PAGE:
Kim Yu-na prepares for final tuneup
According to the Korea Skating Union, Kim yesterday submitted an application to participate in the 68th All-Round Championship that will be held in Goyang, northern Gyeonggi, from Jan. 3 to Jan. 6. It will be Kim’s final competition before the Sochi Olympics, which begin in February in Russia.
After finishing the “Golden Spin of Zagreb,” an event held in Croatia earlier this month, she said she was considering participating in a local event. “I think it is necessary to participate in a championship event because I haven’t had many such experiences this year,” Kim told Korean media outlets after the Croatia event. “Because the local event gives me a few more weeks to prepare for the Olympics, it could be a good rehearsal for me.”
Participating in this local event wasn’t initially in her plans, but she had to make many adjustments due to a foot injury she sustained during training in September.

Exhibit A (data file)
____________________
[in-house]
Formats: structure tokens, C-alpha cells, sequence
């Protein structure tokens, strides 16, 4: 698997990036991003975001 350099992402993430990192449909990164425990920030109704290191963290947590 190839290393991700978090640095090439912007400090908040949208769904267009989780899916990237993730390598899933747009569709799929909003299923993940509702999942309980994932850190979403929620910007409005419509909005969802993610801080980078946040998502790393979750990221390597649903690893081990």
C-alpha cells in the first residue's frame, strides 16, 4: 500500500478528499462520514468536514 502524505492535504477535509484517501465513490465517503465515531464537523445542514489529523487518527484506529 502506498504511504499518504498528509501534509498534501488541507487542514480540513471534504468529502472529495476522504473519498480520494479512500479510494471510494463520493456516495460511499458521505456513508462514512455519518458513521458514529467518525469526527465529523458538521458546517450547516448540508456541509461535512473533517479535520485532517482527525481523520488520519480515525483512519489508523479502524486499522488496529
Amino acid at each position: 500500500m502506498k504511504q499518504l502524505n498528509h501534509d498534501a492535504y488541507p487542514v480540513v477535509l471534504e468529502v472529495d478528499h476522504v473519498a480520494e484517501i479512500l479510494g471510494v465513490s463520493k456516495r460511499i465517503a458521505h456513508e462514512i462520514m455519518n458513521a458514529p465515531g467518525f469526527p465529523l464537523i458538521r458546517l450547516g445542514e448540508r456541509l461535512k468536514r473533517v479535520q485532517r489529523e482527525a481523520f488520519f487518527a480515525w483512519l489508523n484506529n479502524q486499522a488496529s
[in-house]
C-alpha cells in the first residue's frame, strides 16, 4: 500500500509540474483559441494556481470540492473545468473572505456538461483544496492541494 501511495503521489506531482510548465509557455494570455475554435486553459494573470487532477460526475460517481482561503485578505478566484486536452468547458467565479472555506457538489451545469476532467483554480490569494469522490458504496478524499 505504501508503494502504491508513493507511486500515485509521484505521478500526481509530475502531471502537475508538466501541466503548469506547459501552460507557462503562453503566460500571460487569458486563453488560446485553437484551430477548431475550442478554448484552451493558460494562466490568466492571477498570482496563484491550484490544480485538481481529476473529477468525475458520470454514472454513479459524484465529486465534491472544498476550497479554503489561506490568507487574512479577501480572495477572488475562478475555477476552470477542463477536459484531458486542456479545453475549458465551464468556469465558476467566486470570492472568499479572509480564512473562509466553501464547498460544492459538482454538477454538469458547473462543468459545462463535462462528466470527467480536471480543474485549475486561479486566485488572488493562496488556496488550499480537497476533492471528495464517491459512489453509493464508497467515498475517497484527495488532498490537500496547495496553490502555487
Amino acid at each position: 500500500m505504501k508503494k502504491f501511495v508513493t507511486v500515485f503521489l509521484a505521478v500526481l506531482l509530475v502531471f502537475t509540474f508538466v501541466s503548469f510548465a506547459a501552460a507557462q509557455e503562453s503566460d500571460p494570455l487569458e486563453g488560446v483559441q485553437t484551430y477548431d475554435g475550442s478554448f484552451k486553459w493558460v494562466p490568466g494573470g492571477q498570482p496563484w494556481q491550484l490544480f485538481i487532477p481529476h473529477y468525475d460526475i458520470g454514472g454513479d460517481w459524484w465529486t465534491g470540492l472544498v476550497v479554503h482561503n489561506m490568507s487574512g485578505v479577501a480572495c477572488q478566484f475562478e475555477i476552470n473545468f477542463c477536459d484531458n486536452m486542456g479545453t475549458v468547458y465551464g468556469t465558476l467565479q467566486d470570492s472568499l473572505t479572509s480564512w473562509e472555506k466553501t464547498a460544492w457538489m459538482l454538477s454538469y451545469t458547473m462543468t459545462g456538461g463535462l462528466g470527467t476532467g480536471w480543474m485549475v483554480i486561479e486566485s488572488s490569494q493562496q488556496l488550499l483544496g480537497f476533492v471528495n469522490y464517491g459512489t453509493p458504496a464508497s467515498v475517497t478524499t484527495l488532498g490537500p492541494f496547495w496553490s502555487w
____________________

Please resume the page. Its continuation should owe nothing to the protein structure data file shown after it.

Kim was meant to participate in the International Skating Union Grand Prix event in Canada (in October) and France (in November), but she had to withdraw due to her injury.
She then chose the Croatia event as her comeback stage and the place to unveil her new program that will be performed in Sochi. In the event, Kim earned 204.49 points - 131.12 points in the free skate and 73.37 points in the short-program - winning the event by a huge margin.
There were worries that Kim might struggle because the event was staged only weeks after she had recovered, but she showed her class through her free program, which was accompanied by the high-tempo tango music “Adios Nonino.” Kim said the program is the hardest she has worked on in her career.
This is the second time Kim has used the all-around event to prepare for an international event. After participating in the NRW Trophy event in Germany in December 2012, she skated in the All-Round Championship in January and earned a total score of 210.77 points. About two months later, she won the ISU World Championship in Canada with a total score of 218.31 points, the second-highest score in the history of women’s singles figure skating.
“I feel like I need to work on more details in the last two months I have left,” Kim said. “I remember that I earned more confidence after successfully finishing the local event last year before the Canada event. As I said before, I need to improve many things, including stamina, in order to have a good outcome next year.”
BY KWON SANG-SOO [firstname.lastname@example.org]